Metabolic Syndrome (cont.)
Melissa Conrad Stöppler, MD
Melissa Conrad Stöppler, MD, is a U.S. board-certified Anatomic Pathologist with subspecialty training in the fields of Experimental and Molecular Pathology. Dr. Stöppler's educational background includes a BA with Highest Distinction from the University of Virginia and an MD from the University of North Carolina. She completed residency training in Anatomic Pathology at Georgetown University followed by subspecialty fellowship training in molecular diagnostics and experimental pathology.
William C. Shiel Jr., MD, FACP, FACR
Dr. Shiel received a Bachelor of Science degree with honors from the University of Notre Dame. There he was involved in research in radiation biology and received the Huisking Scholarship. After graduating from St. Louis University School of Medicine, he completed his Internal Medicine residency and Rheumatology fellowship at the University of California, Irvine. He is board-certified in Internal Medicine and Rheumatology.
In this Article
- What is metabolic syndrome?
- How is metabolic syndrome defined?
- How common is metabolic syndrome?
- What causes, and what are the risk factors of metabolic syndrome?
- What are the symptoms of metabolic syndrome?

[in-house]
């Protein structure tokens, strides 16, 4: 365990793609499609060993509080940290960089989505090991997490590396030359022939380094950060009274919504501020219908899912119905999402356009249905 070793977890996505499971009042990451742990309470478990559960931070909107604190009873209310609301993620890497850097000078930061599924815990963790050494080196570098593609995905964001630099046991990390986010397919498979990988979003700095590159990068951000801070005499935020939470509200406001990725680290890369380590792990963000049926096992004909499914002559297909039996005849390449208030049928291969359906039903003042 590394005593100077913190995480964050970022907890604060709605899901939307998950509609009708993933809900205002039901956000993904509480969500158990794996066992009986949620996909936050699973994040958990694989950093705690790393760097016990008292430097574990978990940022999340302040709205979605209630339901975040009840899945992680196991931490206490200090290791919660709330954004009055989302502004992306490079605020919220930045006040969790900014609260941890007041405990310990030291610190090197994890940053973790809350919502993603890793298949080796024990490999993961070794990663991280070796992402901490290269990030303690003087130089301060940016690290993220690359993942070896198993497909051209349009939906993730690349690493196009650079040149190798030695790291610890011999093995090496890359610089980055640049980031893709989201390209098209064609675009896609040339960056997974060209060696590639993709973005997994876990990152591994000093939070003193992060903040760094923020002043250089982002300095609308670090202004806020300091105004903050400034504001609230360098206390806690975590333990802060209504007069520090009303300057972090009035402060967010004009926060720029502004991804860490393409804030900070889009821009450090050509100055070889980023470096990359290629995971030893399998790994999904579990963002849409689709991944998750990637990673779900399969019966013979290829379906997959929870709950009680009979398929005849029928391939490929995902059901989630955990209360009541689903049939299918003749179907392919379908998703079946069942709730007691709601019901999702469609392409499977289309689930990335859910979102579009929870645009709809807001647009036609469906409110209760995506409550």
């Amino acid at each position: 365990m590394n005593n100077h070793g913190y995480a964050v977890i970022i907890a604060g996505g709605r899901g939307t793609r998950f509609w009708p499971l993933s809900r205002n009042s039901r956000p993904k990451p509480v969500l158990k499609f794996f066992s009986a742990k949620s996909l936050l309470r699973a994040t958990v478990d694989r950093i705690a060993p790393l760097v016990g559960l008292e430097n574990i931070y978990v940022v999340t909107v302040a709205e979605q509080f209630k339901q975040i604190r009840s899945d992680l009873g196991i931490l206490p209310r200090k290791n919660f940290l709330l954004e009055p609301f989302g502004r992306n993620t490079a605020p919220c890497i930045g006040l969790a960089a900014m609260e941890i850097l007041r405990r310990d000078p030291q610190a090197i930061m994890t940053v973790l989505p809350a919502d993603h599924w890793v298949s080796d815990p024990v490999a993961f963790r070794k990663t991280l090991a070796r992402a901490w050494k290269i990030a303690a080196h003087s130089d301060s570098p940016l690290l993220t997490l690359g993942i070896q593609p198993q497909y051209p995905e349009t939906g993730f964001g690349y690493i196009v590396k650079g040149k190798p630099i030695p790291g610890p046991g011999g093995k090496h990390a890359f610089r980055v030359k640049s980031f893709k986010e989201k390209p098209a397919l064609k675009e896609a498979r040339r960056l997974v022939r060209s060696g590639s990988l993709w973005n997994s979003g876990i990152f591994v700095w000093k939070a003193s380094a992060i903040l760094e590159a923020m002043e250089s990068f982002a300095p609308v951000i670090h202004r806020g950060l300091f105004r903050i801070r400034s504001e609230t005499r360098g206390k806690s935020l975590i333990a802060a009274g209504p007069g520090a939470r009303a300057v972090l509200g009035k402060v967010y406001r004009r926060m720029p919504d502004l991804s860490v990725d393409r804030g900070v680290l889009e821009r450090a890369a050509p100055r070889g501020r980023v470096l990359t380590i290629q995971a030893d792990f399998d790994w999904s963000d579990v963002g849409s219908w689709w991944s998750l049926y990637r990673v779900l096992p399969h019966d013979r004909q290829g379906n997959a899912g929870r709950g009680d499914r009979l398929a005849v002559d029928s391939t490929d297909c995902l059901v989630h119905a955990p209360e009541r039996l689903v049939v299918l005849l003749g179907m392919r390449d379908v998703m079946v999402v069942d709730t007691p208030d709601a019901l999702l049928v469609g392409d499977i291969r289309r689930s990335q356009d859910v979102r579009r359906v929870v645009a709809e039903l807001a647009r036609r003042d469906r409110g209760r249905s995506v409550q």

- Why should I know about metabolic syndrome?
- What is the treatment for metabolic syndrome?
- Diet and metabolic syndrome
- Exercise and metabolic syndrome
- Cosmetic surgery to remove fat
- What if lifestyle changes are not enough to treat metabolic syndrome?
- Metabolic Syndrome Summary
- Metabolic Syndrome FAQs
- Find a local Internist in your town
Metabolic Syndrome Summary
Choosing healthier lifestyles such as exercising; losing weight; lowering blood pressure, cholesterol and triglyceride levels may decrease a person's chance of developing metabolic syndrome.
The final take home message is make healthy lifestyle changes. Some suggestions for doing this are:
- Invite a buddy to exercise with you.
- Take a walk during your work break, even if it is just around the building.
- Increase consumption of fruits and vegetables and decrease consumption of fats.
- Grocery shop at healthy food stores.
- Evaluate what you feed your kids.
- Urge children to go outside and play.
It all adds up. Preventing metabolic syndrome really means having a healthy lifestyle.
Medically reviewed by a Board-Certified Family Practice Physician
American Heart Association. Symptoms and Diagnosis of Metabolic Syndrome.
Medscape. Metabolic Syndrome.
NIH. What Is Metabolic Syndrome?
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